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Triage by Abigail Kirby Conklin – reviewed by Karen Dennison

triage

This collection is full of pain and anger as the speaker confronts a past trauma and battles to cope with its pervasive effects. It begins with Brutality, a poem about longing which takes the reader along a certain path and then blindsides with an unexpected and satisfyingly ironic ending. It’s followed by a poem about wanting revenge on an abuser, being permitted to take it and fantasizing about the form it would take –

I want to eat your
freed heart raw—
I hear heart meat is good for you, 
and it’s far cheaper than steak.

This poem in particular reminded me of recent high-profile rape cases, in a culture of sexual violence in American university campuses, where abusers are given lenient sentences.

Throughout, the speaker battles against and confronts abuse and abuser, sometimes with self-destructive coping mechanisms. In My Father and I Talk About Drinking

I nod into the phone 
as if he can hear me because, 
when I drink,
my whole body forgives 
itself. I feel the heart
in each marrow hollow 
in each bone
slow. I can see
for miles. I am impossible.

In Elsewhere the speaker imagines alternative realities for herself where –

I am having regular, consensual sex, 
receiving prompt replies to text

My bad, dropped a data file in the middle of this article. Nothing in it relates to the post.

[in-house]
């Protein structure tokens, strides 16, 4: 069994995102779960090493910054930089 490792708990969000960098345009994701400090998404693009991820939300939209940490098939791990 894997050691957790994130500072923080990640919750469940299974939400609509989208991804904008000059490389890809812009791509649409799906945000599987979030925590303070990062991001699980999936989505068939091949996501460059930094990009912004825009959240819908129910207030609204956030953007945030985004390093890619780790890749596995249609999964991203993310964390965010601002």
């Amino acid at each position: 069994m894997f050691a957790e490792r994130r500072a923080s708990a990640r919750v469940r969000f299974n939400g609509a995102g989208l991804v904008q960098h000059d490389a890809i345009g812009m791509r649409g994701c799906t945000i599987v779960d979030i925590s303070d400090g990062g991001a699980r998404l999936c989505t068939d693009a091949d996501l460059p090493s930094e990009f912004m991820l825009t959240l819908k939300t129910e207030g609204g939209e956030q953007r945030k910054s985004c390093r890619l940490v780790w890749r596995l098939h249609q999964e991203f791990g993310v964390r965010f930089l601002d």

messages, and talking about systemic 
corruption over bad drinks and suspicious popcorn.

There’s A Way to Love That Does Not Also Ask That You Undo Yourself is also full of re-imaginings of a different life just out of reach.

There are some poems which are the opposite of what their titles suggest and are full of hard-hitting irony. New York, Mon Amour is a sort of anti-ode to the NY subway, Longshoreman is an anti-love poem and in Wonderland there is a Cheshire cat with no grin, no magic, no Alice.

Feminine takes us into the battlefield of women’s bodies in which we’re told to get used to being ashamed and Indehiscent (which means not splitting open to release seeds when ripe) uses images of fruit and seeds to speak of sexual violence –

You tongue the curve 
of my calf, tracing
to where skin meets fruit, 
and tear, as you would
a dried apricot
cured with sulfur, the better 
to keep its color.

In Long Island City Landing is a tender and heart-breaking poem about memories of being with the last man the speaker loved –

We cradled a peace between us 
like a child unwilling to wake.

The collection ends with Seasons, a poem about Persephone in the underworld. Amongst her suffering, there is a message of healing and hope, a returning to life and a coming home.

But I imagine her, each spring, crouched 
below the openings in the Earth
with palms upturned in faith 
that spring will come.
 

These are raw, visceral poems full of wounds and hurt. They are also gutsy poems of strength, survival and endurance which turn a mirror on the face of abuse. A powerful read.
.

Karen Dennison won the Indigo Dreams Collection Competition in 2011 resulting in the publication in 2012 of her first poetry collection Counting Rain. Her second collection, The Paper House, was published in March 2019 by Hedgehog Poetry Press.

As an artist, she collaborated with poet Abegail Morley on her pamphlet The Memory of Water – her photoshopped photographs feature on the cover and inside. Karen is editor, designer and publisher of the pamphlets Book of Sand, Blueshift (longlisted for the Saboteur Awards 2016) and Free-fall. She has designed book covers for a number of poetry anthologies.

Karen is Co-editor of Against the Grain Poetry Press.

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